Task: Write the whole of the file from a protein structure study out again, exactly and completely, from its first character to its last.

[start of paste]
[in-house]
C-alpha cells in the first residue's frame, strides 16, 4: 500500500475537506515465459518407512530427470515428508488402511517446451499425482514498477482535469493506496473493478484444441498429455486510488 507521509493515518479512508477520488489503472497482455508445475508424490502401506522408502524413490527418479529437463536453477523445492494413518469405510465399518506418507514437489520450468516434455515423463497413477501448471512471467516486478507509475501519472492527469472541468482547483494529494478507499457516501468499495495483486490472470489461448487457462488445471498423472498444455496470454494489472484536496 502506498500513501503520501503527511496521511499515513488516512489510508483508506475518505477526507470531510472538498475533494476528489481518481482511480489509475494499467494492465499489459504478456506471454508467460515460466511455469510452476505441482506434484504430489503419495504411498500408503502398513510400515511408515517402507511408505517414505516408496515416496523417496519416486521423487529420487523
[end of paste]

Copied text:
[in-house]
C-alpha cells in the first residue's frame, strides 16, 4: 500500500475537506515465459518407512530427470515428508488402511517446451499425482514498477482535469493506496473493478484444441498429455486510488 507521509493515518479512508477520488489503472497482455508445475508424490502401506522408502524413490527418479529437463536453477523445492494413518469405510465399518506418507514437489520450468516434455515423463497413477501448471512471467516486478507509475501519472492527469472541468482547483494529494478507499457516501468499495495483486490472470489461448487457462488445471498423472498444455496470454494489472484536496 502506498500513501503520501503527511496521511499515513488516512489510508483508506475518505477526507470531510472538498475533494476528489481518481482511480489509475494499467494492465499489459504478456506471454508467460515460466511455469510452476505441482506434484504430489503419495504411498500408503502398513510400515511408515517402507511408505517414505516408496515416496523417496519416486521423487529420487523